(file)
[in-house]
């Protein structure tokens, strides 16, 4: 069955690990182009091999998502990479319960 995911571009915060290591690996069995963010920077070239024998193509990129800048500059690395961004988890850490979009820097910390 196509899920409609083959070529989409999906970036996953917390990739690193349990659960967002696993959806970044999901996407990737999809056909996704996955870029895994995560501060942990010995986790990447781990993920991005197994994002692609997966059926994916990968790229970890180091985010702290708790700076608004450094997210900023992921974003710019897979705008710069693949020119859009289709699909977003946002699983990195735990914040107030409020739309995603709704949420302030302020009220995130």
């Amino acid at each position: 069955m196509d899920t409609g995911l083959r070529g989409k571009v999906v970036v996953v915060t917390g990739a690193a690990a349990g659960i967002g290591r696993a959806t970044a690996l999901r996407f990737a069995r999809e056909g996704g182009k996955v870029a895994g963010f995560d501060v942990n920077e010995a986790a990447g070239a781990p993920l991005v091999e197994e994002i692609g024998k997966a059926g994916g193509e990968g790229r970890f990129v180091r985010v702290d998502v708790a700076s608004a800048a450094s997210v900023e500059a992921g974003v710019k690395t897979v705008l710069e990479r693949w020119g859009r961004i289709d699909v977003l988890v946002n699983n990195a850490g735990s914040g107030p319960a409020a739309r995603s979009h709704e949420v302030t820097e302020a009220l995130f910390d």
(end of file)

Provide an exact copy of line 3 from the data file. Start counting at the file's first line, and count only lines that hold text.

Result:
């Amino acid at each position: 069955m196509d899920t409609g995911l083959r070529g989409k571009v999906v970036v996953v915060t917390g990739a690193a690990a349990g659960i967002g290591r696993a959806t970044a690996l999901r996407f990737a069995r999809e056909g996704g182009k996955v870029a895994g963010f995560d501060v942990n920077e010995a986790a990447g070239a781990p993920l991005v091999e197994e994002i692609g024998k997966a059926g994916g193509e990968g790229r970890f990129v180091r985010v702290d998502v708790a700076s608004a800048a450094s997210v900023e500059a992921g974003v710019k690395t897979v705008l710069e990479r693949w020119g859009r961004i289709d699909v977003l988890v946002n699983n990195a850490g735990s914040g107030p319960a409020a739309r995603s979009h709704e949420v302030t820097e302020a009220l995130f910390d």